HomeIran, a diasporic power ?

HomeIran, a diasporic power ?

Iran, a diasporic power ?

L’Iran, une puissance diasporique ?

Proposition pour un numéro spécial de la revue « Hommes et migrations » consacré à la diaspora iranienne

*  *  *

Published on Friday, January 16, 2015


Au moment où l’Iran semble à un moment charnière de sa position internationale (reprise du dialogue avec les principales puissances mondiales), il est temps de revenir sur la manière dont les conséquences des sanctions économiques ont recomposé la diaspora et les mouvements migratoires régionaux.



Now that, with the resumption of dialogue with the major powers, Iran seems to be at a turning-point in its international situation, it is time to take a fresh look at how the consequences of economic sanctions have recomposed the diaspora and regional migratory movements.

The historical stratification of the diaspora explains its heterogeneity. In the 1960s, with revenues from oil exports and a series of reforms aimed at modernisation, Iranian society saw the rise of rich urban families who started to travel outside Iran, in the West in particular, and send their children there for higher education.

Following the 1979 revolution, a significant portion of students living abroad stayed in the country they were studying in, while other family members joined them on account of their proximity to the former monarchy or their involvement in the army. They were gradually followed by the sympathisers of other political movements that had participated in the revolution but were rapidly excluded, as power consolidated around Ayatollah Khomeini and Islamist movements faithful to the Supreme Leader’s ideology. Since then, the presence of the Iranian opposition (or rather, oppositions) abroad has been in constant flux; today it is more diverse and shifting than ever.

The trajectories followed have diversified; they are no longer exclusively oriented towards North America and Europe, but also towards newly-emerging destinations, especially in Asia. Recent migrations have been made up of quite numerous representatives of the middle classes: qualified personnel, entrepreneurs, academics and students. In particular, Iranian artists are playing an intense part in reflections on the migratory experience. Departures, but also returns and travel in-between are of multiple kinds and contribute to the formation of the “off-shore Iranian-ness” and the “thousand-and-one frontiers of Iran” described in her latest work by Fariba Adelkhah.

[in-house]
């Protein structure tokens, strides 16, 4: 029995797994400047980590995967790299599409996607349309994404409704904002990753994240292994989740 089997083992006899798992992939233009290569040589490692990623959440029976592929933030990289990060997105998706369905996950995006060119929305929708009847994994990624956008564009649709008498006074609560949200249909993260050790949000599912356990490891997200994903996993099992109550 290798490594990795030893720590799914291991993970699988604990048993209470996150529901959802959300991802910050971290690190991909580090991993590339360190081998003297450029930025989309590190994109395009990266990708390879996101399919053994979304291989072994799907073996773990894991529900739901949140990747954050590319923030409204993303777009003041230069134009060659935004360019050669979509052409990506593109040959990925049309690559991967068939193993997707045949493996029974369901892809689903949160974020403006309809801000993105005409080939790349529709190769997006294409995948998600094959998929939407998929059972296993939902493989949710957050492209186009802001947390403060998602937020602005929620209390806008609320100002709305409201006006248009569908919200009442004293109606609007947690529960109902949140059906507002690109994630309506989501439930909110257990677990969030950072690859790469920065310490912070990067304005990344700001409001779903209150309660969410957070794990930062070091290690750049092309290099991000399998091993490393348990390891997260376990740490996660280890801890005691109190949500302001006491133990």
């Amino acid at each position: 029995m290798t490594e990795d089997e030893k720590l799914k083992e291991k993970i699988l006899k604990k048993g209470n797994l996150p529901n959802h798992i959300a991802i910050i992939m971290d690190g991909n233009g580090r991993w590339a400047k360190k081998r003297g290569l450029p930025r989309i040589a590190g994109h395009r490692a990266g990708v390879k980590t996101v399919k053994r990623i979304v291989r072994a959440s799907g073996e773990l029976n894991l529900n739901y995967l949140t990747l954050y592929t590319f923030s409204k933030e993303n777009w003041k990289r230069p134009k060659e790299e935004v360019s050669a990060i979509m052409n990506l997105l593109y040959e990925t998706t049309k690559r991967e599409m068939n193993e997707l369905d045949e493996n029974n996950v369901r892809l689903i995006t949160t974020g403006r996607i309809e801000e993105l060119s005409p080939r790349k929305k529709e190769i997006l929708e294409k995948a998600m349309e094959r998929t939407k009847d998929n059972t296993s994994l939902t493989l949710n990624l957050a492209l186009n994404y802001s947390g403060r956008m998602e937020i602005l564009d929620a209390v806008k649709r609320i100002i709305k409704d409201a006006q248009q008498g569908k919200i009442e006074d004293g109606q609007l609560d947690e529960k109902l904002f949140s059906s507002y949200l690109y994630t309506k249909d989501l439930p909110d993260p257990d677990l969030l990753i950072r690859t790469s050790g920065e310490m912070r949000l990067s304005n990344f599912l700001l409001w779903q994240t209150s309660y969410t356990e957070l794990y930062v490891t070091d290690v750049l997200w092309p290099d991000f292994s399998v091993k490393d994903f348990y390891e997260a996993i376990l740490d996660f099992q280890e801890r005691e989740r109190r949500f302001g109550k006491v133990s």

We are also witnessing the modification of the much older-established cross-border movements of people living on Iran’s peripheries towards territories nearby.

Even if Iranian government policy with regard to its diaspora remains ambiguous, there is no doubt that migration has strengthened its regional influence and its participation on globalisation, making it a diasporic power. This issue will emphasise on the study of the Iranian diasporic policies through the following research themes:

Suggestion for topics:

  • Historical approach of the diaspora
  • Local and regional dynamics of migration within and outside Iran.
  • Returnees and Iranian State policy towards the diaspora since 1979
  • Emerging forms of mobility and cosmopolitanism (artists, entrepreneurs, skilled migration, students, etc.)  


  • Paris, France (75)


  • Tuesday, June 30, 2015


  • Iran, diaspora, migration


  • Amin Moghadam
    courriel : aminhm [at] yahoo [dot] fr
  • serge weber
    courriel : serge [dot] weber [at] gmail [dot] com

Information source

  • Amin Moghadam
    courriel : aminhm [at] yahoo [dot] fr


CC0-1.0 This announcement is licensed under the terms of Creative Commons CC0 1.0 Universal.

To cite this announcement

« Iran, a diasporic power ? », Call for papers, Calenda, Published on Friday, January 16, 2015, https://calenda.org/314430

Archive this announcement

  • Google Agenda
  • iCal
Search OpenEdition Search

You will be redirected to OpenEdition Search